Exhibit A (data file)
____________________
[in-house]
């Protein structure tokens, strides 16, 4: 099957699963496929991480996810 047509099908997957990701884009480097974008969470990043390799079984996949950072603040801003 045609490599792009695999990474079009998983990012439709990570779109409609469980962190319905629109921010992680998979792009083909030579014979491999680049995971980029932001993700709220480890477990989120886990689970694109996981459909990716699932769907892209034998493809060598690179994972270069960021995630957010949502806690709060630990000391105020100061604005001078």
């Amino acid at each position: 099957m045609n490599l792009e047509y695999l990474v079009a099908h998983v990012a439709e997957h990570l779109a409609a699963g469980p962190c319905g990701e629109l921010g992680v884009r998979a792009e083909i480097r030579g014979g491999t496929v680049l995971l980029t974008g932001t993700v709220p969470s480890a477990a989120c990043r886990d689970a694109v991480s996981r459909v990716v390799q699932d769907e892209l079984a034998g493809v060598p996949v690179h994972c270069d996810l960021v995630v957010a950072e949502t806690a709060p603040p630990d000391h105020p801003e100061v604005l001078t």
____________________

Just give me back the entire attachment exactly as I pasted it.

[in-house]
């Protein structure tokens, strides 16, 4: 099957699963496929991480996810 047509099908997957990701884009480097974008969470990043390799079984996949950072603040801003 045609490599792009695999990474079009998983990012439709990570779109409609469980962190319905629109921010992680998979792009083909030579014979491999680049995971980029932001993700709220480890477990989120886990689970694109996981459909990716699932769907892209034998493809060598690179994972270069960021995630957010949502806690709060630990000391105020100061604005001078």
């Amino acid at each position: 099957m045609n490599l792009e047509y695999l990474v079009a099908h998983v990012a439709e997957h990570l779109a409609a699963g469980p962190c319905g990701e629109l921010g992680v884009r998979a792009e083909i480097r030579g014979g491999t496929v680049l995971l980029t974008g932001t993700v709220p969470s480890a477990a989120c990043r886990d689970a694109v991480s996981r459909v990716v390799q699932d769907e892209l079984a034998g493809v060598p996949v690179h994972c270069d996810l960021v995630v957010a950072e949502t806690a709060p603040p630990d000391h105020p801003e100061v604005l001078t």